Young, Eamonn

August 10, 2007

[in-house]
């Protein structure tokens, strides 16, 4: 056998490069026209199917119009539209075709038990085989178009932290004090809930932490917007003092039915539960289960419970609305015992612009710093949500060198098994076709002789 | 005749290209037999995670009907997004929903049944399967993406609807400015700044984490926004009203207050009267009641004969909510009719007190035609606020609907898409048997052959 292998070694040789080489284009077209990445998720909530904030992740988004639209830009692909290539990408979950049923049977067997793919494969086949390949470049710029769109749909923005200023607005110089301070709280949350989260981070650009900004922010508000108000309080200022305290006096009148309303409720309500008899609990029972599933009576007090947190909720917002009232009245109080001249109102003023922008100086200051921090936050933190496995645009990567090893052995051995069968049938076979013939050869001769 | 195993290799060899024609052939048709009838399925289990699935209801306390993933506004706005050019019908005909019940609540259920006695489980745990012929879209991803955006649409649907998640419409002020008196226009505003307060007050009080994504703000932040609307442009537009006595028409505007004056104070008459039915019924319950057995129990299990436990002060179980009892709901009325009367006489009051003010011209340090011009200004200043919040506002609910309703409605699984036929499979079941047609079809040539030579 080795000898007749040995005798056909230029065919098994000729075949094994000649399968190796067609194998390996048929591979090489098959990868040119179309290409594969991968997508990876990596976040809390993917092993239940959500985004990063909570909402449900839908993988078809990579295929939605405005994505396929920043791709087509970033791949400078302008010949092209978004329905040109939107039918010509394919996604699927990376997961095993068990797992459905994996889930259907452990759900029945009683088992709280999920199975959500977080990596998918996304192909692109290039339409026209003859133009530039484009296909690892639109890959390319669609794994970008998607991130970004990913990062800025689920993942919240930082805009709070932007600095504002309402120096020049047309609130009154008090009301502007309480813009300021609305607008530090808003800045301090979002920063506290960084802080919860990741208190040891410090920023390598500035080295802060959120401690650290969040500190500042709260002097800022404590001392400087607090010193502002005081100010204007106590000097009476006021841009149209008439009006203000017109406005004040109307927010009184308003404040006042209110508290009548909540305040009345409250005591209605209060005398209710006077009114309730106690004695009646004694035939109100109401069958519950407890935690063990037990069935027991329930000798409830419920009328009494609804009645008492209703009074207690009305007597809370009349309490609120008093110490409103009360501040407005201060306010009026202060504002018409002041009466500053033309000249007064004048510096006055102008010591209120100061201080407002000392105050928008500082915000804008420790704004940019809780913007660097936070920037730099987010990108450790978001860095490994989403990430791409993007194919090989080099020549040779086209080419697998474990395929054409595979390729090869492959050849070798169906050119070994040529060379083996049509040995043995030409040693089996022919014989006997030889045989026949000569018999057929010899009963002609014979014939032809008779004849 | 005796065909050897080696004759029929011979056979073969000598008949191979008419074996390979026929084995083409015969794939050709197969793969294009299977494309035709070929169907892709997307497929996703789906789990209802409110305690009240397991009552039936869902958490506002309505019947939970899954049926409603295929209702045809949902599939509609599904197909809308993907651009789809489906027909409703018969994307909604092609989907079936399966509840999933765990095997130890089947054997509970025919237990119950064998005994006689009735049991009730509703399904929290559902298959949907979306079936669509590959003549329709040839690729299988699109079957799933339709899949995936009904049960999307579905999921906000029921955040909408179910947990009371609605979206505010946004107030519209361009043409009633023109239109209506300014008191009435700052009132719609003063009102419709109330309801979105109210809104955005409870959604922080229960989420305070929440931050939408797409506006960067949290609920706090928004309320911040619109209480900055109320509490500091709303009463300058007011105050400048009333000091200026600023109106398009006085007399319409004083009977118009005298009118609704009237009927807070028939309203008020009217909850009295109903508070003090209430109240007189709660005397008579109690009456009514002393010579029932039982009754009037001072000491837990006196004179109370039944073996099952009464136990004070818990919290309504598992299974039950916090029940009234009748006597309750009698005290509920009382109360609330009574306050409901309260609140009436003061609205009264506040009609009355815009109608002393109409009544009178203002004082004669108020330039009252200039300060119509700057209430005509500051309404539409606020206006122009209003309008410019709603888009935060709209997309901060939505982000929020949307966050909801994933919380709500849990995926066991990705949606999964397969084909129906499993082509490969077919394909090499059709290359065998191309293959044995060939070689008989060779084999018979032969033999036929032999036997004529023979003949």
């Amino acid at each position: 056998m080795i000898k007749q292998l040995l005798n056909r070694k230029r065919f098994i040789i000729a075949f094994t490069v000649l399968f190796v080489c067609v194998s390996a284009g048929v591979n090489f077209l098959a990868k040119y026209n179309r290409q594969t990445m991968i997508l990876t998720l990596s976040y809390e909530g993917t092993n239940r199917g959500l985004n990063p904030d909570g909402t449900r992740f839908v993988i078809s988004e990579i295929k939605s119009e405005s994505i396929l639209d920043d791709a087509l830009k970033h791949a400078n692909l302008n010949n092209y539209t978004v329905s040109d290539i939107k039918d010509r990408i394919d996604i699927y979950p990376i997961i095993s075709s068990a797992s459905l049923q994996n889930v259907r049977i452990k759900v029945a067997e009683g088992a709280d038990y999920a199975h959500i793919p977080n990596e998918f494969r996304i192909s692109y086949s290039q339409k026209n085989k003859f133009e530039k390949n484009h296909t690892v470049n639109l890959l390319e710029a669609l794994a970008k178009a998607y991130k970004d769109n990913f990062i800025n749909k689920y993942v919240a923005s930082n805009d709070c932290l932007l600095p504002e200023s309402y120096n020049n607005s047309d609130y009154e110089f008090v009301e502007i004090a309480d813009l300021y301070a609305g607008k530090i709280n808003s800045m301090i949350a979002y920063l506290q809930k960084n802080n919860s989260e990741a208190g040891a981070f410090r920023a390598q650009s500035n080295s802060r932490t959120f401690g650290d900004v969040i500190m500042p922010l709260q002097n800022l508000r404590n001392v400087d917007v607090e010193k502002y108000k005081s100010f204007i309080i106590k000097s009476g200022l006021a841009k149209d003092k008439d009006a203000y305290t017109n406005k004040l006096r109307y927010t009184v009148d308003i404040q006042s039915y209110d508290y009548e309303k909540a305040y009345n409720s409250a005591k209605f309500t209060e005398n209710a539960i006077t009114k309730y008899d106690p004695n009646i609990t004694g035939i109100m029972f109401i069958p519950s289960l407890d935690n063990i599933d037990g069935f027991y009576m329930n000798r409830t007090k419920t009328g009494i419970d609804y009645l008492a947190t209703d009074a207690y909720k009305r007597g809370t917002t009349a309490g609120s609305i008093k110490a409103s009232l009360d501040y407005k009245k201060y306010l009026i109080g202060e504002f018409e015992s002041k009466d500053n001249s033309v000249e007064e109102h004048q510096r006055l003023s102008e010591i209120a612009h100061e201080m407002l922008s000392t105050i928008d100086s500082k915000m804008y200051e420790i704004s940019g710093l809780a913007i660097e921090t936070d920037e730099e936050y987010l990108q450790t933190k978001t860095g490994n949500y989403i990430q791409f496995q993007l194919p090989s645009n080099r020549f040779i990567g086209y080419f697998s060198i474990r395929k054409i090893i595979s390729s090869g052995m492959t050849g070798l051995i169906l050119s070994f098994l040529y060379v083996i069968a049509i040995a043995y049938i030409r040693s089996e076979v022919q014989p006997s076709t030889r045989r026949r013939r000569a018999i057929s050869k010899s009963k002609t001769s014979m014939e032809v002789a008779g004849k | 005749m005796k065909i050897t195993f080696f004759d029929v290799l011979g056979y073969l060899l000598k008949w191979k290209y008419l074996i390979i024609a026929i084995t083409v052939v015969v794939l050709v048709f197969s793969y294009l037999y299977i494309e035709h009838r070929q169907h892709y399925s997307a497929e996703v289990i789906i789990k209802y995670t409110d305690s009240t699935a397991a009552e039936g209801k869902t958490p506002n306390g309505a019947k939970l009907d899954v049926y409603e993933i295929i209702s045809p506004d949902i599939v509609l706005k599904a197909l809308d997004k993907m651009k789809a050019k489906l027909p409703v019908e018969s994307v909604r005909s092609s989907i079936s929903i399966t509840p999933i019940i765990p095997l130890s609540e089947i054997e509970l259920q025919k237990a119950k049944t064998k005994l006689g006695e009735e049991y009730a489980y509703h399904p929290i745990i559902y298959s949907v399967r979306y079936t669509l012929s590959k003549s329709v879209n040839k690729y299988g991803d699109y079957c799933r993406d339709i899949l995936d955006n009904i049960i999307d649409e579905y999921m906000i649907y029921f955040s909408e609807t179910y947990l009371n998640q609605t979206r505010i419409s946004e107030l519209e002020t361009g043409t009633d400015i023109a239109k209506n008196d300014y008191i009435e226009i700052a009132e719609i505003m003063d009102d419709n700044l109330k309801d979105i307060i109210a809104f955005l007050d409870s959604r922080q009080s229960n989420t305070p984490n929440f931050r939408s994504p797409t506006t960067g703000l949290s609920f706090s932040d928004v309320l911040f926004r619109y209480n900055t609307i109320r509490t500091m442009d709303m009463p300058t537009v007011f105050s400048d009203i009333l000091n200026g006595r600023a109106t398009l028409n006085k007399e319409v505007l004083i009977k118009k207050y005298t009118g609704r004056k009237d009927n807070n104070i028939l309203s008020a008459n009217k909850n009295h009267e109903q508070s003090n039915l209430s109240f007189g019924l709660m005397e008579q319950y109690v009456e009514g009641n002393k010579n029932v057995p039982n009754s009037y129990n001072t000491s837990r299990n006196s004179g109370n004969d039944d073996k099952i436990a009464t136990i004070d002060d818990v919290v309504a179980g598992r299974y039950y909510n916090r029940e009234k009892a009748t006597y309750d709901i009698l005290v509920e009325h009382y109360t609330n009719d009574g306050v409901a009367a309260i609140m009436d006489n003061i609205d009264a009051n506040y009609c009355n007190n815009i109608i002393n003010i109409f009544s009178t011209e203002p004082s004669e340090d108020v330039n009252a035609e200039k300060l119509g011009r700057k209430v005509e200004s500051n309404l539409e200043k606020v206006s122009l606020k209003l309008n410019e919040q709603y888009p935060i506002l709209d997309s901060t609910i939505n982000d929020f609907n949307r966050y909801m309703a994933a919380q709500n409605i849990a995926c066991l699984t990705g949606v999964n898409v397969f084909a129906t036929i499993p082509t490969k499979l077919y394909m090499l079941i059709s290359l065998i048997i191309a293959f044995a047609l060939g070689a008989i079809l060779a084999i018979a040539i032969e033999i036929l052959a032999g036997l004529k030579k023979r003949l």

The late Eamonn Young Eamonn Young passed to his eternal reward on Friday, August 3rd, 2007. One of the great exponents of gaelic football he was regarded by all and sundry as being equal to if not better than the best that have graced the playing fields of Ireland over the years. We did not have the privilege of seeing him playing at his prime but we were honoured to have been on the same team with him, albeit in the twilight of his illustrious career, when he returned to his home club Dohenys to finish where he had started. Down through the years many Dunmanway families have figured prominently with the Dohenys club. One of these was undoubtedly the Young family, two generations of them in fact. Jack and Ned made up the first generation. Jack made his debut as a footballer with the club in 1905, won an All_Ireland senior football medal with Cork in 1911 when playing with Nils, but returned to play with Dohenys in the 1920's. He is best remembered by later generations of Dohenys as principal of St. Patricks National school where he organised school leagues and entered teams in school shields competitions. Ned's playing career spanned 25 years, captaining a Dohenys team to a County final back in 1912 and continuing to play both football and hurling into the 1930's. He was President of the Dohenys club for many years up to his death. Jack's sons, Tom, Jim, Eamonn, Fachtna. Brian, Colman, and Kieran played various grades of football and hurling with the Dohenys, mainly in the 1930's and 1940's, while Ned's sons, Leo, John, and Edda, played leading roles with the club's successes in the 1950's, 60's and 70's. From a football point of view the most outstanding member of this second generation of Youngs was, without question, Eamonn. Eamonn had great memories of growing up in Dunmanway where football was almost a religion for the local youth and street leagues were fought out with the intensity of an All-Ireland final in the Mallowman's field in Railway Street. The young players had a great pride in the Dohenys instilled in them by their teachr, Jack Young, who constantly reminded them of the achievements of the 'old Dohenys, who fought their way to an All - Ireland final in Jones Road in 1897. Eamonn played on the Dunmanway school shields team which won the West Cork and went on to win the County in 1933. A favourite story of Eamonn's was about a match played in Connell's field across from the school, now occupied by Sackville Mews. The player Eamonn was marking dared him to stand on his head. Never one to to shirk a challenge Eamonn obliged but while doing so his man got possession and unchallenged scored a goal! He father had some choice words for Eamonn afterwards but a valuable lesson had been learned. In 1936 and 1938 Dohenys were beaten in Intermediate football finals by great rivals, Bantry. This grade was abolished in 1939 and Dohenys decided to follow the Blues into the senior grade where they were drawn against their old rivals in the first round. This game was played in Drimoleague with Eamonn Young making his debut although he had played junior the previous year. Although still a minor he was picked at midfield, a daunting task against a team which contained players of the calibre of Tim Harrington, Tim cotter and Danny Mc Carthy. Eamonn, however, was equal to the occasion and helped his team to a memorable victory. Eamonn subsequently played most of his football at midfield although he lacked the inches usually associated with midfielders. He compensated for this with his athleticism, strength and determination. Dohenys played Beara in Bantry in the second round with Eamonn being partnered by his brother, Jim, in the middle of the field. Although victorious Dohenys lost the game on an objection with Beara progressing to the County final where they were defeated by 2 points by Clonakilty. Dohenys were left to ponder on what might have been. Eamonn continued to play senior football with Dohenys until 1943. Having joined the army he then transferred to Collins, the army side, with whom he won county titles in1949, 1951 and 1953. In 1961 he returned to play junior football with Dohenys and playing at corner forward his free- taking was an important factor in the club winning the County in 1966. He also donned the Carbery jersey during this time. Eamonn won his first inter-county football medal in 1939 when he was a member of the Cork minor football team which won the Munster title. In 1940 he won another Munster medal, this time with the Cork junior footballers and was also selected on the senior football team. In 1941 he was picked to play with the Munster footballers. For the next dozen years or so he was a regular on both teams winning an All-Ireland medal in 1945 and a National Football league medal in 1952 as well as winning Railway Cup medals in 1941, 1946 and 1949. Although best known for his football achievements Eamonn was no mean performer with a hurley. He went to school in St. Augustines in Dungarvan and there won an All-Ireland Colleges title in 1938. This won him a place on the Cork minor hurling team which won the All-Ireland title. Eamonn was on the team again the following year when the title was again won. He also won a N.H.L. medal with Cork in 1940 as well as a County medal with the Glen with whom he played his club hurling. However, with his brother Jim already assisting the Cork hurlers to many victories Eamonn, perhaps, felt that the Cork footballers needed his talents more than the hurlers and he decided to concentrate on the big ball game! Eamonn had many other talents besides his playing ability. He was trainer of the Cork senior football team in 1956 when the National league was won. He was a selector in 1966 when the Munster title was won and also served with Billy Morgan in the !990's.Under the pen name 'Rambler' he wrote a weekly column for the Evening Echo and the Cork Examiner as well as for G.A.A. magazines like Gaelic Sport. In these he was not reluctant to express views which might not be popular. He fell foul of the Cork County Board for writing his life story for the News of the World. Was it because it was a foreign newspaper or because he might have made a few shillings out of it? He was also a well-known squash player. In 1962 Eamonn, although in his early 40's, was prevailed on by Doheny selectors Liam Grainger, Jack Casserly, Michael Byrne and Tim Hurley to come out of retirement. The West Cork junior football title was won that year. Eamonn was missing the following year when the lack of a freetaker, Tony Crean had left the club, cost them dearly and the West Cork final was lost to Skibbereen in Bantry by a point. !964 was the year of the famous or infamous, depending on which way you look at it, Ned Roche case which began with a Skibbereen objection to Dohenys but quickly mushroomed to capture the attention of G.A.A. followers the length and breadth of Ireland. More about this, perhaps, at a later date. 1965 and '66 were great years for the club as the county junior football final was reached and lost in '65 and won in '66. Eamonn Young, playing at cornerforward, was top scorer during these years. He was an expert at 'engineering' frees which he rarely missed. Dohenys victory over Grange in 1966 in a replayed final, on December 11th, marked the end of the road for 46 year old Youngey. A long and distinguished career had brought him many honours over the years but he readily admitted afterwards that the one that he cherished most was the County Junior football medal that he won in 1966 with his home club, Dohenys. Ar dheis De go raibh a anam. Courtesy of Doheny GAA club August 2007